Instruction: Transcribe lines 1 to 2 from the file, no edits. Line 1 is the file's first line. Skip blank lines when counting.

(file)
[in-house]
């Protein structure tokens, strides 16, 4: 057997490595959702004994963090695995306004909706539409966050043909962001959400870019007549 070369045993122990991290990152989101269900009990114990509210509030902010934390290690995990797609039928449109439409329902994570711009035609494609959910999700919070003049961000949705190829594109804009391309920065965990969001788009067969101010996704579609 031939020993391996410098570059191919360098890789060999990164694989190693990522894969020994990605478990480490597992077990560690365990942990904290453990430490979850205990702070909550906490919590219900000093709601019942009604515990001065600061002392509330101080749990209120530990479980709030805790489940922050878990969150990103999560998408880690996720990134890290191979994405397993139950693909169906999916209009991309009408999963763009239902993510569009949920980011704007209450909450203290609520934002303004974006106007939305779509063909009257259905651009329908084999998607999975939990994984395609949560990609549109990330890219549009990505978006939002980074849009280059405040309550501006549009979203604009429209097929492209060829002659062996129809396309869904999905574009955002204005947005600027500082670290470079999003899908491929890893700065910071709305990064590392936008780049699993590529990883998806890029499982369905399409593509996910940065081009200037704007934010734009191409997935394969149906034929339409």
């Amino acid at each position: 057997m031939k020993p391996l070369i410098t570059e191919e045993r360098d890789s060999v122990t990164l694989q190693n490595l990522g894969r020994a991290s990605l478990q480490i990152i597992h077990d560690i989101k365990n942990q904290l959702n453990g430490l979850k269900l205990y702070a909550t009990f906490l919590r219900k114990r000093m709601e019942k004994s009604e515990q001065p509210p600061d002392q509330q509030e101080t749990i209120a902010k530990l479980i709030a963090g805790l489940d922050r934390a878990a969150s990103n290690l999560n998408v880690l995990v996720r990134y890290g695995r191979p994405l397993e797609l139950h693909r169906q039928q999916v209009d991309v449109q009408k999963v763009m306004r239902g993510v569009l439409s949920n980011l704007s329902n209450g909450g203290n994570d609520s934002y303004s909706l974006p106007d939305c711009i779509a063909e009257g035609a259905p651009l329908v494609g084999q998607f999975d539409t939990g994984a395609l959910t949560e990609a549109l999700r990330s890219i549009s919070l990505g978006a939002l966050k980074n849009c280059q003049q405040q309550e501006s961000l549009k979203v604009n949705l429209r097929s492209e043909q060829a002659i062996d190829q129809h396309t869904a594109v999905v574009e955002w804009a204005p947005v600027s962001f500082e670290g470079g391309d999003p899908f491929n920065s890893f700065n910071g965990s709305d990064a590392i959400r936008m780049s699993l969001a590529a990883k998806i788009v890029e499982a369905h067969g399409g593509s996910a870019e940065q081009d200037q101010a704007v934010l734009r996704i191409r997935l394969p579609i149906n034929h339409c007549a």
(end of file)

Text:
[in-house]
């Protein structure tokens, strides 16, 4: 057997490595959702004994963090695995306004909706539409966050043909962001959400870019007549 070369045993122990991290990152989101269900009990114990509210509030902010934390290690995990797609039928449109439409329902994570711009035609494609959910999700919070003049961000949705190829594109804009391309920065965990969001788009067969101010996704579609 031939020993391996410098570059191919360098890789060999990164694989190693990522894969020994990605478990480490597992077990560690365990942990904290453990430490979850205990702070909550906490919590219900000093709601019942009604515990001065600061002392509330101080749990209120530990479980709030805790489940922050878990969150990103999560998408880690996720990134890290191979994405397993139950693909169906999916209009991309009408999963763009239902993510569009949920980011704007209450909450203290609520934002303004974006106007939305779509063909009257259905651009329908084999998607999975939990994984395609949560990609549109990330890219549009990505978006939002980074849009280059405040309550501006549009979203604009429209097929492209060829002659062996129809396309869904999905574009955002204005947005600027500082670290470079999003899908491929890893700065910071709305990064590392936008780049699993590529990883998806890029499982369905399409593509996910940065081009200037704007934010734009191409997935394969149906034929339409």